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The British Novel to 1850’s Docs THE ENGLISH NOVEL I: ASSIGNMENTS

Assignments and Grading:

For due dates, check the course calendar

Assignment 1: Tag Cloud Analysis (10%): Plug in the text of OROONOKO. (You can download and copy-paste it from this site). Create a Word dog that contains (1) your tag cloud image and (2) a 300-word analysis of it. Analysis prompts: What are the most frequent words? In context, what do they mean? What does their frequency tell you about this novel? Which frequencies surprise you? Summarize, paraphrase, quote, and cite the novel to support your argument. In other words, use textual evidence. A great post will enlist text, subtext, and context to interpret the tag cloud.

ASSIGNMENT 2: Researching the Robinsonade (20%)

Write a 700-1000 word blog post detailing your research in the Wisconsin Historical Collection (at the University Archives) on a television Robinsonade: THE SWISS FAMILY ROBINSON (ABC, 1975). Questions to answer:

– what manuscript have you chosen? What is its genre (script, treatment, etc.)?
– at what stage in the production process was it created (shooting script, rough draft, etc.)?
– how does it represent motifs and themes from ROBINSON CRUSOE (examples: Providence, civilization/”savagery,” government, the slave trade, friendship, survival, loneliness, islands, fathers and sons, Britain, shipwrecks, etc.)
– What makes it a Robinsonade? How does it change the Robinsonade tradition?
– feel free to include any images from Wikimedia Commons or other free collections, and/or clips from Youtube. Some images and information about the ROBINSON CRUSOE television show is available at IMDB.

An A-grade post will privilege ANALYSIS over summary (though a little summary will necessary), will be well-written, and will have textual evidence to support its claims. Don’t “quote dump” — avoid block quotes (often, padding) and quote sparingly, using only the words that constitute your evidence. Please submit your post twice: once to Digital Commons (titled “Researching the Robinsonade,” categorized as “English Novel I,” and again, as a Word or PDF file, to your D2L dropbox. This way, we’ll have one published copy and another one for grading and backup.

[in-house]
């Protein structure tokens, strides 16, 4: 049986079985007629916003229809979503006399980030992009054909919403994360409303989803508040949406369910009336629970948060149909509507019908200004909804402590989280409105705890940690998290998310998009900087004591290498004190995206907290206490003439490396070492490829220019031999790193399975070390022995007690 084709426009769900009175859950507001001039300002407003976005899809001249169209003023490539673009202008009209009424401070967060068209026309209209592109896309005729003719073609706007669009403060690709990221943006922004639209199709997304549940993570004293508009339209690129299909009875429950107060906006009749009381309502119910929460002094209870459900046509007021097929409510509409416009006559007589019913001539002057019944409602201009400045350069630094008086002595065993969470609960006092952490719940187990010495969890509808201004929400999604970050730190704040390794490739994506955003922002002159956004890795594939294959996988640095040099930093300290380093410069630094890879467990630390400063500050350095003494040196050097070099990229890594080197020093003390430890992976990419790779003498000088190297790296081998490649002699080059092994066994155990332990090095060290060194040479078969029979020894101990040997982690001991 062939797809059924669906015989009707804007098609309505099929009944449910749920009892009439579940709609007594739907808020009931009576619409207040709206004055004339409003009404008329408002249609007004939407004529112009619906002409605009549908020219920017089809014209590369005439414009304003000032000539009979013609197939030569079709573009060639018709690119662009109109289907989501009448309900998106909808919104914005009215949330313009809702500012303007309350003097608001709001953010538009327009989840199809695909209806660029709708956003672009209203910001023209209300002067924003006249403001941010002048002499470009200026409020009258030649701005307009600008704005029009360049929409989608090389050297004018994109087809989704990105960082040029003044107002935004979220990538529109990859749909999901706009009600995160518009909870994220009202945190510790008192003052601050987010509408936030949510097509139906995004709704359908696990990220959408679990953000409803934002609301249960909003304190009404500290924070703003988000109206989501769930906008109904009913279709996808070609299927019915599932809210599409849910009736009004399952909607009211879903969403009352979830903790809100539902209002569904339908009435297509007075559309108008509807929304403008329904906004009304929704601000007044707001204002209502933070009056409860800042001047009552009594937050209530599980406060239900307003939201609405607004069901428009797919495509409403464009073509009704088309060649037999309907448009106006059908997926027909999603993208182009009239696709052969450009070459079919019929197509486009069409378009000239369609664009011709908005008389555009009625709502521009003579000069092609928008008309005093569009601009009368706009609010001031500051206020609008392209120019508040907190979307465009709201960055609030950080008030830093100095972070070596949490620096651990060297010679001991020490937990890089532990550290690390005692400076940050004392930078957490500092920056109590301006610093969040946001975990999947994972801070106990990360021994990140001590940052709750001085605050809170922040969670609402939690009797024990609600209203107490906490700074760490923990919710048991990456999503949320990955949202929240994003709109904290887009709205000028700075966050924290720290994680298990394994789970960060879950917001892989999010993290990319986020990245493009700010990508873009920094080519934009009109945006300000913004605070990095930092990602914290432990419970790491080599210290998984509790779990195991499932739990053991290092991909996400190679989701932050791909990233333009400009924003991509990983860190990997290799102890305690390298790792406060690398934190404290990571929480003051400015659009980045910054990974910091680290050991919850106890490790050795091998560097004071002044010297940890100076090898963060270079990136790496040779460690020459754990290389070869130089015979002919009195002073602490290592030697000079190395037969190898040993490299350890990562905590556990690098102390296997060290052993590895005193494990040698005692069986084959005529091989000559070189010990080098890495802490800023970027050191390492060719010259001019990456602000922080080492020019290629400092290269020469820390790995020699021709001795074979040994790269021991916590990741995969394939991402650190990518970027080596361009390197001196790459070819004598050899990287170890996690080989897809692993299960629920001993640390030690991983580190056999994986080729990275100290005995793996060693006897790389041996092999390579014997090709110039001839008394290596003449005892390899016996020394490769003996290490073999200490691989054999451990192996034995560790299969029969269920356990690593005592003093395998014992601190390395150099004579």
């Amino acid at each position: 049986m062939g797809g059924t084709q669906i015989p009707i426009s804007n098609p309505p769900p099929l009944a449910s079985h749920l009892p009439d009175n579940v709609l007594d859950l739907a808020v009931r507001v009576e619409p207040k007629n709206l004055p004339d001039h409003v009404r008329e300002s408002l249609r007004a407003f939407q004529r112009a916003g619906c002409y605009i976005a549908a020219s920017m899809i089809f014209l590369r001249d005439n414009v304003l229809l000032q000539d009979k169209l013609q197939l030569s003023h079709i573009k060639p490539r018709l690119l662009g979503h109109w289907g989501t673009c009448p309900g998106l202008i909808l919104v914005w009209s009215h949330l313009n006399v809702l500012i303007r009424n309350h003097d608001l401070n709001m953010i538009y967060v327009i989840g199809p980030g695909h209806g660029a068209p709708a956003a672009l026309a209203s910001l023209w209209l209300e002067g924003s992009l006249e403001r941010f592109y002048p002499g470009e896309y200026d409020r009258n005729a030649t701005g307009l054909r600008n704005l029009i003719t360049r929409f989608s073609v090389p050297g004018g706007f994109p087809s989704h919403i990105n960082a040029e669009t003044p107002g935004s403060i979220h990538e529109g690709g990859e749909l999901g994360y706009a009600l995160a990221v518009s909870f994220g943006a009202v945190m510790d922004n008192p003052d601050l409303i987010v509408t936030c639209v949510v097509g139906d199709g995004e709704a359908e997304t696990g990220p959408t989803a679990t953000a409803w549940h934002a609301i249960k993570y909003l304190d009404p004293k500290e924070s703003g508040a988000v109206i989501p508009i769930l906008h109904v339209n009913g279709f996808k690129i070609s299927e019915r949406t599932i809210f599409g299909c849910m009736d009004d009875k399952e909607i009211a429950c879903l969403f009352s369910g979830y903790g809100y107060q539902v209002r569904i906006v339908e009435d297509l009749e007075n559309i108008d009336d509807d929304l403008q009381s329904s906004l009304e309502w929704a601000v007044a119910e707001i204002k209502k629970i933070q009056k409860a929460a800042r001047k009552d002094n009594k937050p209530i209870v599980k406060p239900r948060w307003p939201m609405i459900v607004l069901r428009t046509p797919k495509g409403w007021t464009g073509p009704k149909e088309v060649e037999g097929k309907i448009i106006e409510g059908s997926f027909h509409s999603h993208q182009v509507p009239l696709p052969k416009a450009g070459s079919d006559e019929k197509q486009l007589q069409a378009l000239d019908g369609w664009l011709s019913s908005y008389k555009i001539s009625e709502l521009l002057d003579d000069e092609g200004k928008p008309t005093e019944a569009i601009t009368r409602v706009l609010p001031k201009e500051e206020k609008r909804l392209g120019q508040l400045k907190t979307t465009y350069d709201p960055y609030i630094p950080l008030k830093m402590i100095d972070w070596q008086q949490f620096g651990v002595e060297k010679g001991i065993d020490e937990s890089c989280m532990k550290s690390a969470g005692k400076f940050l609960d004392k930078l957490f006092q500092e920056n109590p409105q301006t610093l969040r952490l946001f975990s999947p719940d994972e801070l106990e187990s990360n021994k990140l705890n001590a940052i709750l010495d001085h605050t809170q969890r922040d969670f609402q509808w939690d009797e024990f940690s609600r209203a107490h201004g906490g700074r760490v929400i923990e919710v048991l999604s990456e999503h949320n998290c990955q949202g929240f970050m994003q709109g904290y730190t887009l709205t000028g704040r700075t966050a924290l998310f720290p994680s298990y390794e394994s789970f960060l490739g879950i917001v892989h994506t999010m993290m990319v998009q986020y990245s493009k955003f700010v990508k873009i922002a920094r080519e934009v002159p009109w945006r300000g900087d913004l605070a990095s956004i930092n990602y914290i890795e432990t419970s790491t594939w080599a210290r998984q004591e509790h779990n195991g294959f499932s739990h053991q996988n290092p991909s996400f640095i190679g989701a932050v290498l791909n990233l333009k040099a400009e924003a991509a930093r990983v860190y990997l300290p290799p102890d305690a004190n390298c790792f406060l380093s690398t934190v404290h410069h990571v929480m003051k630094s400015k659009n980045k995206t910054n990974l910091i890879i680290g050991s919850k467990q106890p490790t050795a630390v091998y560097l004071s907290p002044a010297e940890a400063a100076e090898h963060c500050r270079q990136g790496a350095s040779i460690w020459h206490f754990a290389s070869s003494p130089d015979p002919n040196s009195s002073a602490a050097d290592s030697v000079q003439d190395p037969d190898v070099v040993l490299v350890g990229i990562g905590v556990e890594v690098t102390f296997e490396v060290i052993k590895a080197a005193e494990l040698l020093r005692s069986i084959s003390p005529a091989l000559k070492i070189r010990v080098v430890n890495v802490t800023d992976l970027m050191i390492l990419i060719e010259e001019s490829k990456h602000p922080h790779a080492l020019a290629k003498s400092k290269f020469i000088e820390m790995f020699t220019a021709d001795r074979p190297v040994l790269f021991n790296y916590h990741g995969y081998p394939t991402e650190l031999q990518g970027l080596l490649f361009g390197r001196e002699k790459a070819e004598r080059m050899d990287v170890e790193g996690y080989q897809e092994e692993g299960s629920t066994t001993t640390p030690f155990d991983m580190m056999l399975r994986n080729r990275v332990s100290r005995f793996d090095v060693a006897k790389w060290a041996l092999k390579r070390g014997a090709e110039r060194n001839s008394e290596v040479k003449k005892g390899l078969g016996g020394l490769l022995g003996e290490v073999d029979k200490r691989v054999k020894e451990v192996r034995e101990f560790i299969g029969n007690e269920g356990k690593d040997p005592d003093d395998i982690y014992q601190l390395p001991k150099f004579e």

Assignment 3: 5 graded blog posts, selected from a wider array (25% total):

You’ll write seven blog posts: roughly one per major author or text. You can find out how frequently to post by consulting the course calendar. Each post must consist of 300-500 words, and wrestle in some way with the text and/or its contexts.

You will choose the best five posts and turn them in, intermittently, for grading. Your choice of posts will test your ability to reread and critically examine your writing. The element of choice also will allow you to have one — or several — “bad days” for which you’re not penalized.

A B-level post will demonstrate knowledge of the text – not just its plot – engagement with your peers, including reading some of their posts, and will advance a persuasive argument or pose a good question for discussion or further research. An A-level post will incorporate close-readings of cited quotes and paraphrases, avoid summary, push the boundaries beyond conventional interpretations (nothing you can find on SparkNotes or Spartacus, for example), and show that you’ve been doing research of your own, on the internet (reliable sources, please) or in peer-reviewed journals and books. Please submit your posts to the Digital Commons, titled with the novel’s title and categorized as “The Novel Begins!: British Novel I.” When you’ve chosen the ones you want graded, paste screenshots of them into a Word file and upload them to D2L.